All of the kittens were spayed/neutered, vaccinated and dewormed through the City of Edmonton’s Barn Buddy Program. SCARS provided the follow-up veterinary care and booster vaccinations. After a few weeks of settling in and completing follow-up veterinary care, they were ready to be adopted.
It was hard for their foster mom to say goodbye. She will remember them always. Getting updates from their new homes is a surprising comfort and a wonderful gift!
Look at Us Now
Here is an update from their adoptive homes!
Lexie & Meredith (formerly Mable and May)
These kittens were adopted together and are getting more comfortable every day! Their new mom, Heidi, has this to say about them…
“We started out by settling them in a safe spot with a bed, food, scratch post and litter box. May came out briefly from the crate to eat, but Mable was still too afraid. At first, we let them see, but not meet our other pets.
Since then, the kittens have been doing well. They are sometimes still a bit shy of us but definitely getting more settled. Mable is a little wild one. She plays hard and is very hard to catch at bed time. Watching the two of them run and play is super cute and fun. Kalyna even had Mable purring. They are getting used to the sight of the dog. Our female cat is interested and not hissing and the kittens do not hiss at her. The male cat however, is still not too happy. He growls and hisses everytime he sees them and sometimes even when he doesn’t. This was expected, though, with him. Kal and I are going to work on having them all out together!”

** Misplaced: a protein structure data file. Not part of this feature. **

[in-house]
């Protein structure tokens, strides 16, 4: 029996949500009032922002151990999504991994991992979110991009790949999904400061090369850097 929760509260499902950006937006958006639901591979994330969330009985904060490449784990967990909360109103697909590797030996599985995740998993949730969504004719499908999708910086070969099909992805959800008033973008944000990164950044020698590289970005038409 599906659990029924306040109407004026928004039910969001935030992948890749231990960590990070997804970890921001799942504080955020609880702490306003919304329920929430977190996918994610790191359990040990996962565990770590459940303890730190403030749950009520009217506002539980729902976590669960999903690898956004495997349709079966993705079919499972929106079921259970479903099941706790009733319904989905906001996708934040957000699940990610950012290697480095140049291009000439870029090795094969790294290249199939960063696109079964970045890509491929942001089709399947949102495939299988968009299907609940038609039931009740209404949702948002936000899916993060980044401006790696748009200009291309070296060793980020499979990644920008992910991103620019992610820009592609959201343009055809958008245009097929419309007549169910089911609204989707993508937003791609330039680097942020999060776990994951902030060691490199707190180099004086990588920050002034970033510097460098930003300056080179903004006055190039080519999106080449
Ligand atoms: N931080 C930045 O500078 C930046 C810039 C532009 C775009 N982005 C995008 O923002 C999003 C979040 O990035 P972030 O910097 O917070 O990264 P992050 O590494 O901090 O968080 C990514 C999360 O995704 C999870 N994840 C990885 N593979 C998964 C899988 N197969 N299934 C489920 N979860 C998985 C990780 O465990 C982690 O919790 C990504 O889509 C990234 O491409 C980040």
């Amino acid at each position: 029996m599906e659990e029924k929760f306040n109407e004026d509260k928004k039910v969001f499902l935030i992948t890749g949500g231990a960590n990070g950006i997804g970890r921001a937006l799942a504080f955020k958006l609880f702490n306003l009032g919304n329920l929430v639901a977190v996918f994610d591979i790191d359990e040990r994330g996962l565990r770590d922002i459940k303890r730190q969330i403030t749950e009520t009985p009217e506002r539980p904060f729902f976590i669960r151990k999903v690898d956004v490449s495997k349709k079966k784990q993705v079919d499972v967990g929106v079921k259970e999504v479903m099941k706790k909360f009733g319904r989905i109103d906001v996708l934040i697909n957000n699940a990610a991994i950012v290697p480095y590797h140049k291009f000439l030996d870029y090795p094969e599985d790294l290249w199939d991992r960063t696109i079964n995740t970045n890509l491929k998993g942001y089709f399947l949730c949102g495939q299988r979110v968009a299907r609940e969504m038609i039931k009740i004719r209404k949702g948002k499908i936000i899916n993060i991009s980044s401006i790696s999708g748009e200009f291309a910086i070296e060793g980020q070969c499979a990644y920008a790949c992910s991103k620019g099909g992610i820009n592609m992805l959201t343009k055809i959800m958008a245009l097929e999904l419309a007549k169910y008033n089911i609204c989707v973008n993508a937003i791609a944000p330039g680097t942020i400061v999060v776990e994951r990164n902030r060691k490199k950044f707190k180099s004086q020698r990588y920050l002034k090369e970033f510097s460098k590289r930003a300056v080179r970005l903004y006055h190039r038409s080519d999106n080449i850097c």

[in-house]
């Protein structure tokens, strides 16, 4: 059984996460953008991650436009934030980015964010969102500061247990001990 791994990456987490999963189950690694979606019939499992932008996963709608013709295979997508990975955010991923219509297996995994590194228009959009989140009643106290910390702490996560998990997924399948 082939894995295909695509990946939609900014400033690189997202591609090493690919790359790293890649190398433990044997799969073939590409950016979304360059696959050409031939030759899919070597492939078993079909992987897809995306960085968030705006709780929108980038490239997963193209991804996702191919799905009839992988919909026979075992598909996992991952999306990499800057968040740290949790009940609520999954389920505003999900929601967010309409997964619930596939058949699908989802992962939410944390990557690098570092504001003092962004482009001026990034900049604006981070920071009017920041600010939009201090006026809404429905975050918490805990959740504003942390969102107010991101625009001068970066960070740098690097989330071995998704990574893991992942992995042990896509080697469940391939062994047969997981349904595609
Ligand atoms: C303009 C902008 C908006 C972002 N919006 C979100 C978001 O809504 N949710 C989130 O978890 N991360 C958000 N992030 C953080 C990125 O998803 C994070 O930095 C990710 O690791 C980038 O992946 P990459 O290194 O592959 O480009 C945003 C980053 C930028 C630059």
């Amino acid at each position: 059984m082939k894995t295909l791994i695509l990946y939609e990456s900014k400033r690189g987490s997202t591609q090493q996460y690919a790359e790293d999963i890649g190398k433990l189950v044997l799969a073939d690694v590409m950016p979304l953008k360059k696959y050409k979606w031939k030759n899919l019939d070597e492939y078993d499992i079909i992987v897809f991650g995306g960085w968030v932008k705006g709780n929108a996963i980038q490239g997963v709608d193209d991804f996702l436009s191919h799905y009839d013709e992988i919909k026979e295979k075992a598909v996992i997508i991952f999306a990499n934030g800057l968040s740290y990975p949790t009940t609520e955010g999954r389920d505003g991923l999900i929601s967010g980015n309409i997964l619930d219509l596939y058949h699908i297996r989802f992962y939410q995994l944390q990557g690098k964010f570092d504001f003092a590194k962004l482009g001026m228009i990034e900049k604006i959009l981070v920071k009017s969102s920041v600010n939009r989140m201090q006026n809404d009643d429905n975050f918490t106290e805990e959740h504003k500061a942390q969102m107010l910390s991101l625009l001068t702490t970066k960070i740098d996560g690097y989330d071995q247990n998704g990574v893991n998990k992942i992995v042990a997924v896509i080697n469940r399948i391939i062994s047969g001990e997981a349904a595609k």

Max kept his name and was adopted to a home that already had a resident cat. His new mom, Moneeka, says…
“It took Max about two days to get used to us. We are so big when compared to his size. When Chad and I were sitting or sleeping he would come towards us, but once we stood up he would run away as if we were going to hurt him.
Our resident cat, Maya, still hisses at Max once in a while (but not as much as she used to). They chase each other but Maya is still keeping her distance. I’m hoping they will soon be best buds!
Max is such a cuddler, and I love him for that. Every time I pick him up (which is quite often), he purrs and really enjoys it. Our favourite time is cuddling on the couch watching TV or me scrolling through my phone. Although he doesn’t like it too much when I’m on my phone because it seems to take away the attention from him. He lets me know politely to put the phone away.”
Luna (formerly Minni)
Luna was adopted to a home that already had a resident cat. Her new mom, Marian, kept her in a bedroom until they got to know each other. Once Luna felt safe, she introduced her to the resident cat and allowed her access to the rest of the home. Marian says…
“Luna feels safe to come out of my bedroom more and more. She will still start to run if she hears a noise she is unsure of, but she will come back when I call her name and tell her she’s so brave! Luna and Clyde are “super” best friends. They play so much and so well together. They bump heads when they first see each other and Clyde has even started to groom her. It’s adorable and makes me so happy that they are getting along so well.”